Mr. Emotionally Unavailable and the 17 Year Goodbye

I had to say goodbye to a friend yesterday whom I have known for the past 17+ years, and have been in love with for a good part of that time; 10 years or so.  No, he did not die.

I severed the relationship permanently in order to protect myself from further personal boundary violations.  I wouldn’t have called it that last night.  Last night I knew I was doing it because I could not trust him any more, and that remaining in friendship with him was not good for me.  This morning, after doing some reading, I realized what I was doing was enacting a boundary; a healthy one.

It’s too long to go into in a single post, but to sum up, it was a friendship with benefits that was really a love affair, that was never a love affair at all.  It was riddled with mixed messages; conflicting words and behaviors for which responsibility was never claimed, and always shifted.

I thought my friend who knew me, knew my issues with trust, of all people I could trust him.  And I did.  This year I learned for myself first through self-discovery, and second through factual evidence, that he was indeed never someone I should have, or could ever, trust.

If you were to meet him, you would wonder why this guy was still single in his mid 40’s.  He is attractive, eloquent, well-dressed, with a good job; the exemplary metrosexual.  He is charming, sexy, laughs easily, witty, and is devoted to his children.  And although he is in-love with romantic comedies, he is completely walled off emotionally, despite what occasionally comes out of his mouth.

I used to think he was walled off because he had built up a genuine mistrust of the female population due to being mistreated in past relationships.  Now I question my previous reality, and wonder if he wasn’t the one doing the mistreating.  He is the child of parents who were raging alcoholics.  I thought he survived relatively unscathed because he himself was not addicted to alcohol, or any other drug.  He waxes and wanes with an addiction to online video gaming.  I didn’t really think that was an “addiction” of comparable mention,  but that was when I didn’t understand addiction and addict behaviors like I do now.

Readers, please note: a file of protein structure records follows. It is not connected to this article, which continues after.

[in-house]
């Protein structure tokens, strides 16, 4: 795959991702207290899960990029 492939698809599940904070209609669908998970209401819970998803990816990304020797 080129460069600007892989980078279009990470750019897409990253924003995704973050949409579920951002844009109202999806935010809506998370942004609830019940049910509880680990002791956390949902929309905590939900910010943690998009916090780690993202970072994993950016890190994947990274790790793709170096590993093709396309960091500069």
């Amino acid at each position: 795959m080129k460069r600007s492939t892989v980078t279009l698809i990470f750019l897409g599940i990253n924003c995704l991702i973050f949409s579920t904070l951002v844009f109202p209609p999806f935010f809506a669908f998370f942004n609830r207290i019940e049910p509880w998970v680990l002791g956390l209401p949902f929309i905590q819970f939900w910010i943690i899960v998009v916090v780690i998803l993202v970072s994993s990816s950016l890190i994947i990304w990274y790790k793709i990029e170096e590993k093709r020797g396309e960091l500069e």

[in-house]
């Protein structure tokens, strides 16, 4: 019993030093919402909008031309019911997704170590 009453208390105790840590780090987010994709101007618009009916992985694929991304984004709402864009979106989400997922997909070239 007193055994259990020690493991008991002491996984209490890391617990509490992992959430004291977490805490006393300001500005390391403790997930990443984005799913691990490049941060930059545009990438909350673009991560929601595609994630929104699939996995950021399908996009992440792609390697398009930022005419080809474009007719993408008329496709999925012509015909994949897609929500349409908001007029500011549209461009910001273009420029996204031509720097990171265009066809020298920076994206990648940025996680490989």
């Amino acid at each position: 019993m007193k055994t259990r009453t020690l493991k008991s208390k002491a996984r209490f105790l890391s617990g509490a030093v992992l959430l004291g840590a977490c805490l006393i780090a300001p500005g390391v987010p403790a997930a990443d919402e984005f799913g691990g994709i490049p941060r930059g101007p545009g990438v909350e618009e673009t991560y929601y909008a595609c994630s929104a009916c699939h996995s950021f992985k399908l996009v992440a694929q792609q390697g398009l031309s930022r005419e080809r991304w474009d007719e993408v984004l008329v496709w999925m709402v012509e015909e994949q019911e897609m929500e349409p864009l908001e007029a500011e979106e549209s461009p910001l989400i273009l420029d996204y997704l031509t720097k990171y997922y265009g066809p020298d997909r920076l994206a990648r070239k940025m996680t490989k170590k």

It is a behavioral mechanism to lie.  He learned it to protect himself, among other behaviors.  He still does not see, not will he ever admit, that he was repeatedly deceitful to me.  And not even subtly so but, overtly so, within the past year.  What makes this transgression, these actions, so violating to me even more so now, is they all came on the heels of the end of my relationship with another man whom Norris himself rallied against for treating me as callously as he now has.  I wonder now, looking back, what other things were lies, and I imagine I know the answers.

After waiting until I had the proper time to finally clear my chest, and say what needed to be said for my closure, I ended the friendship with Norris permanently.  Although I knew that he would deny he ever lied, and would attempt to place the blame on me (or something else entirely), I still chose that verbalizing  my feelings despite this, was what I needed for closure.  Whether he really “heard” it or not wasn’t as important as knowing that I had communicated it to him.  I understood at this point, no matter how much I would like to be “heard” and have my feelings validated by him,  that my feelings were already valid simply because I felt them, and that the inability to connect emotionally was not going to change in that instant to make him choose to be accountable for his actions, let alone aware of them.  Though I know he is aware, it’s the hallmark of that addict type behavior to not be one to accept responsibility for one’s actions, or there consequences.

I will hold the following memory as one of the very best we shared.  It was a rare moment when all the walls seemed to be down.

After spending an impromptu afternoon in my bedroom making love (yes, although this is one of many times we had sex, this will be one of the few I feel safe to call “making love”), I wrote him this poem:

By: Portia Blush June 28th, 2004

I held the back of your neck
in my right palm
as we were sliding off the bed